“Although the catalyst could occur anywhere on the planet,” he writes, “Asia’s massive population, the rapid growth of its food sector and the yawing gap between that sector and the capabilities of its medical and political systems suggest that Asia’s odds of being the lead domino are quite high.”
In just the last couple of months, China has proven the concerns over its food system are tragically real. At least 53,000 people were stricken from milk and infant formula which had been adulterated by melamine. As many as 13,000 people have been hospitalized with kidney stones and renal failure. It wasn’t fly-by-night companies that added melamine to their milk products. It was such widely known and respected companies as Mengniu Dairy, Sanlu Group, Yili and others.
In one fascinating chapter, Roberts describes the introduction of antibiotics into animal feed, which began in the 1950s, when it was discovered that fish below a Lederle Laboratories facility on the Hudson River were gaining both size and weight after feeding on the laboratory’s discharge, which contained tetracycline.
In the wake of that discovery, Roberts writes …”the tetracycline was treating the intestinal infections that are routine in closely confined farm animals, and …calories that normally would have been consumed by the chicks' immune systems were going instead to make bigger muscles and bones….Other researchers soon confirmed that low, subtherapeutic doses of tetracycline increased growth in turkeys, calves, and pigs by as much as 50 percent, and later studies showed that antibiotics made cows give more milk and caused pigs to have more litters, more piglets per litter, and piglets with larger birth weights”.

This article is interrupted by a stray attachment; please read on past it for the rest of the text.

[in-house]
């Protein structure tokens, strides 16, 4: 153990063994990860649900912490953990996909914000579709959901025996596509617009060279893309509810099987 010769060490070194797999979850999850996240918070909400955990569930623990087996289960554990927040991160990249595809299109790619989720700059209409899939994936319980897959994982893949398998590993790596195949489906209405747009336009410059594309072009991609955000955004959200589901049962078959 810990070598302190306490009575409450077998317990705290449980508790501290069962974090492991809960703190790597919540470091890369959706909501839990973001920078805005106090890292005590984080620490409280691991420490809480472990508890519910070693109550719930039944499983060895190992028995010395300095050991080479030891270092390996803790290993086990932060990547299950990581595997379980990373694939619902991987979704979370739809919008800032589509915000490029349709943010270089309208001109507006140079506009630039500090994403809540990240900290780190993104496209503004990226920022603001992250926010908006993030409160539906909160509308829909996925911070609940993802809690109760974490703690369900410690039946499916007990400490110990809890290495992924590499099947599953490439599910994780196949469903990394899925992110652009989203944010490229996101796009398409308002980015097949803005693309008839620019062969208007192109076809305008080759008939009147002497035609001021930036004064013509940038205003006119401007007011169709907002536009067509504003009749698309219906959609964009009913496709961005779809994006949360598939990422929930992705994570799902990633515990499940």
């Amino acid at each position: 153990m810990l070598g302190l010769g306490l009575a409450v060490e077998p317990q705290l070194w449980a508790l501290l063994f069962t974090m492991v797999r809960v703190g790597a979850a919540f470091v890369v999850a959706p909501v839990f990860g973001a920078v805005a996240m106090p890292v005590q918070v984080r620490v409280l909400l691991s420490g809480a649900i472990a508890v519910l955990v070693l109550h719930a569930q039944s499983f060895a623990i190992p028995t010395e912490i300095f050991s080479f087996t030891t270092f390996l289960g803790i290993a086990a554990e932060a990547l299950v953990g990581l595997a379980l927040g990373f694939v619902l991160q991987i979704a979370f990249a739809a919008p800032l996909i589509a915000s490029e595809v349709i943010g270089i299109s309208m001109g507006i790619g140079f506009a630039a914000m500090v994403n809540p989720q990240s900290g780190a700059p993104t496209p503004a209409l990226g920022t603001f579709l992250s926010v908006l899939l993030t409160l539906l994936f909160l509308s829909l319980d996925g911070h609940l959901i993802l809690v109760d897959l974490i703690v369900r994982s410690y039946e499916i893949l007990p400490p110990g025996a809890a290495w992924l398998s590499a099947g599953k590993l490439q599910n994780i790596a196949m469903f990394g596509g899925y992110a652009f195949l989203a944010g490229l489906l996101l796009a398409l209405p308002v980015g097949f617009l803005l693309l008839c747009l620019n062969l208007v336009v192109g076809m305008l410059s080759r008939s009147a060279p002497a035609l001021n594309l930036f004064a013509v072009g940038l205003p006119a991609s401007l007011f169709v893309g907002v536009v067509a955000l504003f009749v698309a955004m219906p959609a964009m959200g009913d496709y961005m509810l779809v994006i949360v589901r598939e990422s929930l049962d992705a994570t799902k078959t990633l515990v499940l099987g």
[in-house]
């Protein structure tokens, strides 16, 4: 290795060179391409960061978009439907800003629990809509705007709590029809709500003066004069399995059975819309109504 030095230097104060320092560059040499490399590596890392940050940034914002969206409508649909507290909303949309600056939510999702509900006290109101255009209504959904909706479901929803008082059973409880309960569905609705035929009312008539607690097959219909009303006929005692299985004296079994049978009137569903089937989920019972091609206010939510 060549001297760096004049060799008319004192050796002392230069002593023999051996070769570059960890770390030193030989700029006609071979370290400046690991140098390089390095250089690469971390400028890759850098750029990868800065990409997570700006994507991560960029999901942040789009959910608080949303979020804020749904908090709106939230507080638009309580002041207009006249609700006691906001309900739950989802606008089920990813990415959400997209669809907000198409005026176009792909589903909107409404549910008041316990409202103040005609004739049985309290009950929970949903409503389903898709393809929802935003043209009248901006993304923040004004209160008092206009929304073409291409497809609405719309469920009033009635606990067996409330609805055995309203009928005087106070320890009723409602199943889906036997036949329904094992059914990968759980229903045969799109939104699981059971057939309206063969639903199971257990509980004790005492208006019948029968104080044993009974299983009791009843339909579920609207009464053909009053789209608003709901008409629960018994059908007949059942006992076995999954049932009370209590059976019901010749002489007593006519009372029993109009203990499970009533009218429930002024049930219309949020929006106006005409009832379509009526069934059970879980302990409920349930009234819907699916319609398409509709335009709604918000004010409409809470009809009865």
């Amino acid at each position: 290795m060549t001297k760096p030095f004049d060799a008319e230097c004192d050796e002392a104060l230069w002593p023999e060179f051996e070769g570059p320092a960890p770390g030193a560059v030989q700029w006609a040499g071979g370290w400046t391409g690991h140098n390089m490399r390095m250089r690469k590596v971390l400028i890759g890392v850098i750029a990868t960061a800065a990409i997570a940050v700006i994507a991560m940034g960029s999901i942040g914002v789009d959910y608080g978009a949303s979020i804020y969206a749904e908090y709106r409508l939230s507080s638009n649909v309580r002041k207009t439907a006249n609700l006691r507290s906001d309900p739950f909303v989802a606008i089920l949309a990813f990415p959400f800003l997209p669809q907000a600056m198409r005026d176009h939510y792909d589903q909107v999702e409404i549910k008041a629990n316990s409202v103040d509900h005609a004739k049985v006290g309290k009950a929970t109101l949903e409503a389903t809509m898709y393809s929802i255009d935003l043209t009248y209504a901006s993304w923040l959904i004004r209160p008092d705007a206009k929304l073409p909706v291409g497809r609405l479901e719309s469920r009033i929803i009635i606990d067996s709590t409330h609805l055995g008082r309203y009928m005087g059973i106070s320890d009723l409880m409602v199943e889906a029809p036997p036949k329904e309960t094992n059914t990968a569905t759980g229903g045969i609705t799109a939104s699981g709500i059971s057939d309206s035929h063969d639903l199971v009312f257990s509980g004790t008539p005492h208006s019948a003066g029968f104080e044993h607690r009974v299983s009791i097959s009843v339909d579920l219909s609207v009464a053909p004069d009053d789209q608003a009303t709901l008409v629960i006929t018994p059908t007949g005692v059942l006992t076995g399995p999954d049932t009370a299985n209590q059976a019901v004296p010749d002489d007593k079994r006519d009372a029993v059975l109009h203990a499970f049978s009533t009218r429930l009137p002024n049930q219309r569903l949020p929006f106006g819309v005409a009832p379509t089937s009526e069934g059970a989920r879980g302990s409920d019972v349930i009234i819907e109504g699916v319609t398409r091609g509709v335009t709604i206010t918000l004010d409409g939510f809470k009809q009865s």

From that point on, the use of antibiotics, particularly penicillins, tetracyclines, macrolides, lincosamides, streptogramins, aminoglycosides, and sulfonamides, soared upwards in animal feeds. It is estimated by the Union of Concerned Scientists that farm animals in the US are fed 24.6 million pounds of antibiotics per year. Of the medically important antibiotics used as feed additives, 69 percent are fed to hogs, 19 percent to broiler chickens and 12 percent to beef cattle, according to the Environmental Defense Fund in June 2005.